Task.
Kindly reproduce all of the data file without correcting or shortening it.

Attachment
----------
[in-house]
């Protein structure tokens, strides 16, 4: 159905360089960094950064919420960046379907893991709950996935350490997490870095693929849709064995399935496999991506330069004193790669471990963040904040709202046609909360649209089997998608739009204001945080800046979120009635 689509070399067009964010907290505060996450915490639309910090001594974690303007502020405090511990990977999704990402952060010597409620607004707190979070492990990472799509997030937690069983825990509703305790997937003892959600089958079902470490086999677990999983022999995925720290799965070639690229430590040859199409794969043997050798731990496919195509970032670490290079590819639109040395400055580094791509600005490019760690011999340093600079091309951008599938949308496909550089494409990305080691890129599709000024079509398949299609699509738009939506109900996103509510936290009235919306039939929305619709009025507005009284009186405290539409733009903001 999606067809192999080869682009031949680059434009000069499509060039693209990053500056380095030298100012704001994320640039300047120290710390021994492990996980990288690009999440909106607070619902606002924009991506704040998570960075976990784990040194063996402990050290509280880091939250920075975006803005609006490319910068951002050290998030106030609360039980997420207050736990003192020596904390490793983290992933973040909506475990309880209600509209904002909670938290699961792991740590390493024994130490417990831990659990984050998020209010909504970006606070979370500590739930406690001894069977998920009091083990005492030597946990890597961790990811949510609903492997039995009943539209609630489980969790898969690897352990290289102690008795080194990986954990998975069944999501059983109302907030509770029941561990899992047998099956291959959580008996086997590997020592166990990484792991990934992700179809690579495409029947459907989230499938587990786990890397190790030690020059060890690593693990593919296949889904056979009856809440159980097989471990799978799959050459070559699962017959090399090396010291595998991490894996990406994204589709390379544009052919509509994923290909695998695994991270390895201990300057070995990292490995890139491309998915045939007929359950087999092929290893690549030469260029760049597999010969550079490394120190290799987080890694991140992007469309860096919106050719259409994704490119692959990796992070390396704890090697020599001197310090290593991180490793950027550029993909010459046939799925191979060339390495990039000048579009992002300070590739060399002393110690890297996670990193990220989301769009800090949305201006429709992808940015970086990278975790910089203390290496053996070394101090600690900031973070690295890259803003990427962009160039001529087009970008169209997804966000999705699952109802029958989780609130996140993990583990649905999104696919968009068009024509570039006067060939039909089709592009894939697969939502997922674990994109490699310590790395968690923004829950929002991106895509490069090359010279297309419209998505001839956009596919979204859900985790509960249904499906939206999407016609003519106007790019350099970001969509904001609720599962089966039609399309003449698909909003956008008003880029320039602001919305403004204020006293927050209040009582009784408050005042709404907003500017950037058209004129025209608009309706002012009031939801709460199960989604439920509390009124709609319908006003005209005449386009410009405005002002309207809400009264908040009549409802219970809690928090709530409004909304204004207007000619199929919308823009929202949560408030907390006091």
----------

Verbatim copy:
[in-house]
């Protein structure tokens, strides 16, 4: 159905360089960094950064919420960046379907893991709950996935350490997490870095693929849709064995399935496999991506330069004193790669471990963040904040709202046609909360649209089997998608739009204001945080800046979120009635 689509070399067009964010907290505060996450915490639309910090001594974690303007502020405090511990990977999704990402952060010597409620607004707190979070492990990472799509997030937690069983825990509703305790997937003892959600089958079902470490086999677990999983022999995925720290799965070639690229430590040859199409794969043997050798731990496919195509970032670490290079590819639109040395400055580094791509600005490019760690011999340093600079091309951008599938949308496909550089494409990305080691890129599709000024079509398949299609699509738009939506109900996103509510936290009235919306039939929305619709009025507005009284009186405290539409733009903001 999606067809192999080869682009031949680059434009000069499509060039693209990053500056380095030298100012704001994320640039300047120290710390021994492990996980990288690009999440909106607070619902606002924009991506704040998570960075976990784990040194063996402990050290509280880091939250920075975006803005609006490319910068951002050290998030106030609360039980997420207050736990003192020596904390490793983290992933973040909506475990309880209600509209904002909670938290699961792991740590390493024994130490417990831990659990984050998020209010909504970006606070979370500590739930406690001894069977998920009091083990005492030597946990890597961790990811949510609903492997039995009943539209609630489980969790898969690897352990290289102690008795080194990986954990998975069944999501059983109302907030509770029941561990899992047998099956291959959580008996086997590997020592166990990484792991990934992700179809690579495409029947459907989230499938587990786990890397190790030690020059060890690593693990593919296949889904056979009856809440159980097989471990799978799959050459070559699962017959090399090396010291595998991490894996990406994204589709390379544009052919509509994923290909695998695994991270390895201990300057070995990292490995890139491309998915045939007929359950087999092929290893690549030469260029760049597999010969550079490394120190290799987080890694991140992007469309860096919106050719259409994704490119692959990796992070390396704890090697020599001197310090290593991180490793950027550029993909010459046939799925191979060339390495990039000048579009992002300070590739060399002393110690890297996670990193990220989301769009800090949305201006429709992808940015970086990278975790910089203390290496053996070394101090600690900031973070690295890259803003990427962009160039001529087009970008169209997804966000999705699952109802029958989780609130996140993990583990649905999104696919968009068009024509570039006067060939039909089709592009894939697969939502997922674990994109490699310590790395968690923004829950929002991106895509490069090359010279297309419209998505001839956009596919979204859900985790509960249904499906939206999407016609003519106007790019350099970001969509904001609720599962089966039609399309003449698909909003956008008003880029320039602001919305403004204020006293927050209040009582009784408050005042709404907003500017950037058209004129025209608009309706002012009031939801709460199960989604439920509390009124709609319908006003005209005449386009410009405005002002309207809400009264908040009549409802219970809690928090709530409004909304204004207007000619199929919308823009929202949560408030907390006091």